BERKELEY – Homes and businesses serviced by the Berkeley Township MUA are being urged to boil their water after E. Coli bacteria was found.
A sample was taken on July 14 which tested positive for E. Coli, officials said. On July 16, three samples were taken. Two tested negative for total coliform and E. Coli and one tested positive for total coliform and negative for E. Coli.
E. Coli can cause stomach issues and diarrhea, according to the Mayo Clinic. The very young, the very old, or those with weakened immune systems may have much worse symptoms. It enters water systems through groundwater contaminated by human or animal waste.
The message from the Berkeley MUA noted that this kind of contamination can occur after heavy rains like we’ve had recently, because the water run-off enters the drinking water source. Breaks in the distribution system or failures in the treatment process are possible causes, and officials are investigating to see if that was the case here.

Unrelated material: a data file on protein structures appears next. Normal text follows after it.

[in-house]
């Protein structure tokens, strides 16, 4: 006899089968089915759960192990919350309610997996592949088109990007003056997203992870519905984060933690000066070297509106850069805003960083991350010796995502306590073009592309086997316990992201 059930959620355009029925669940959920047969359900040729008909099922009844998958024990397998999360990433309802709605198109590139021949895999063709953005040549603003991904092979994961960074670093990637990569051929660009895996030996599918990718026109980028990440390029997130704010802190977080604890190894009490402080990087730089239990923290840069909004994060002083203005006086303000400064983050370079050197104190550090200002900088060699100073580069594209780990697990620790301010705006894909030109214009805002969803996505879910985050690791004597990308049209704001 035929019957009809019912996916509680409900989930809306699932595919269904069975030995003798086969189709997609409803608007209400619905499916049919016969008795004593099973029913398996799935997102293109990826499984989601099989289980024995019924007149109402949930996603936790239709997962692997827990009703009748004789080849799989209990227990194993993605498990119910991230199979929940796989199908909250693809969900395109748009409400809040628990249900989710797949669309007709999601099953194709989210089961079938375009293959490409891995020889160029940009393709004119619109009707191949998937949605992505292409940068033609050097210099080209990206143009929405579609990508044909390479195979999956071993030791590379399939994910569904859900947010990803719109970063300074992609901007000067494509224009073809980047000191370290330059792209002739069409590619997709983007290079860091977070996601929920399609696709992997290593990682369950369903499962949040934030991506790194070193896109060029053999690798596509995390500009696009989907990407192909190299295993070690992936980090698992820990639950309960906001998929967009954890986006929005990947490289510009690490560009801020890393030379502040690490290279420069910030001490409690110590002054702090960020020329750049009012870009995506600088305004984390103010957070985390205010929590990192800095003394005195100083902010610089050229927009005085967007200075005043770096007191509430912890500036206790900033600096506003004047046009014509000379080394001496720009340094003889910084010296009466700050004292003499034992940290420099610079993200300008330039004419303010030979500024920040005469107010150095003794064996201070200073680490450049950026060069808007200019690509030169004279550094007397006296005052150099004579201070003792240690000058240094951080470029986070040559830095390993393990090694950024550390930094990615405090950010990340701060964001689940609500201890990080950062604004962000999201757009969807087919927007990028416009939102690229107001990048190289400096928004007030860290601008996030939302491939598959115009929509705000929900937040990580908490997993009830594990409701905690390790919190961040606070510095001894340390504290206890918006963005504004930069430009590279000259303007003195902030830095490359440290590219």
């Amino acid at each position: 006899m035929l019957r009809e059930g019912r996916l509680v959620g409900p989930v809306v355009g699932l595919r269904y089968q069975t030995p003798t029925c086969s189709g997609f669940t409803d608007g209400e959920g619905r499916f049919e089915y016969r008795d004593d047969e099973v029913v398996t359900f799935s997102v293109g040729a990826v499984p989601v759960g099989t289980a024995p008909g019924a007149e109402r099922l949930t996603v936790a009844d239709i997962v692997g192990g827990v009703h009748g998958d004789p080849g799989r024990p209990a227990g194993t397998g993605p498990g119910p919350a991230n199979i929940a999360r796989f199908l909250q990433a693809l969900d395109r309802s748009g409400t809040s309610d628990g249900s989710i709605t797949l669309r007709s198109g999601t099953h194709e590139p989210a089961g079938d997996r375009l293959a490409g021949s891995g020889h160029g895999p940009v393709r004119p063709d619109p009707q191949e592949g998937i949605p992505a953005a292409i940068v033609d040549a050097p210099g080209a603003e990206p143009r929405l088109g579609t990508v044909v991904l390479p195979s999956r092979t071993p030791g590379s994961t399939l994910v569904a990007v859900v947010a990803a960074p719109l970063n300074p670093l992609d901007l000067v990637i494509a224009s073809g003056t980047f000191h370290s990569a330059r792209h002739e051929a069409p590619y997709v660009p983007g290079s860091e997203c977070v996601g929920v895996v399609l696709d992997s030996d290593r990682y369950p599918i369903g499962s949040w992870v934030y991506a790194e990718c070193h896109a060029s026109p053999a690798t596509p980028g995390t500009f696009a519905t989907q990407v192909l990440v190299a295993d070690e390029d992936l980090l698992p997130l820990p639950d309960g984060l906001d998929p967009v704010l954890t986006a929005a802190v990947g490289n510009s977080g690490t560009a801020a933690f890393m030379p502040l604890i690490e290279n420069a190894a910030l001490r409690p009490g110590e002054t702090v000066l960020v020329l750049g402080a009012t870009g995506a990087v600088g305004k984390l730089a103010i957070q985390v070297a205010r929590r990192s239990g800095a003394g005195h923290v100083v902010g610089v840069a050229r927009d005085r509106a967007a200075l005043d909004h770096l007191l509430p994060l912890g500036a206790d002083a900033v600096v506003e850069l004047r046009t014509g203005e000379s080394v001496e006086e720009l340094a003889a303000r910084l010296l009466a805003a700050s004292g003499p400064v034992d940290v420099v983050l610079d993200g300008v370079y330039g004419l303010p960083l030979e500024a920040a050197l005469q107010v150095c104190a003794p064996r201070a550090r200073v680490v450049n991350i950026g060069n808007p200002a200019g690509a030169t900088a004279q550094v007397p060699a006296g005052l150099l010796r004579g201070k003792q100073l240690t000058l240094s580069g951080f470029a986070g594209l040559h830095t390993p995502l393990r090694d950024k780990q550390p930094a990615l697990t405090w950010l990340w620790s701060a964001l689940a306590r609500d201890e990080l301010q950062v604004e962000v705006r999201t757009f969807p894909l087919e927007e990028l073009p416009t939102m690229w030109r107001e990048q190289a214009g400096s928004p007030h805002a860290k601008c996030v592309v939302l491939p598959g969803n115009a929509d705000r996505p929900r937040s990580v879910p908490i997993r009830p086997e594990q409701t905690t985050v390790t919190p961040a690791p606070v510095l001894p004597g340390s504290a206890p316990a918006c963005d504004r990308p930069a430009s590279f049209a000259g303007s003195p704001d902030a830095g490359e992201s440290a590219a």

What Do I Do?
All drinking water must be boiled for at least one minute, and people should let it cool before using it. Boiling kills bacteria and other organisms in water.
Boiled or bottled water should be used for drinking, making ice, brushing teeth, washing dishes, preparing food and for pets until further notice.
You may notice minor symptoms such as cramps, nausea, headaches, and diarrhea. If you have severe symptoms, such as diarrhea with blood, seek medical attention.
What Is Being Done?
The BTMUA will be conducting a comprehensive assessment of the water system, as well as the monitoring and operational practices to identify and correct the cause of the contamination.
The BTMUA will let residents know when testing shows no more bacteria, meaning that it will then be safe to stop boiling water. They anticipate that it will be resolved within 30 days.
For more information, customers are asked to call Brian Blair at 732-237-0100. The Environmental Protection Agency has a safe drinking water hotline at 800-426-4791.
The BTMUA noted a few times that the drinking water advisory is not related to COVID-19. According to the World Health Organization, the virus has not been detected in drinking water supplies and the risk to transmission by drinking water is low.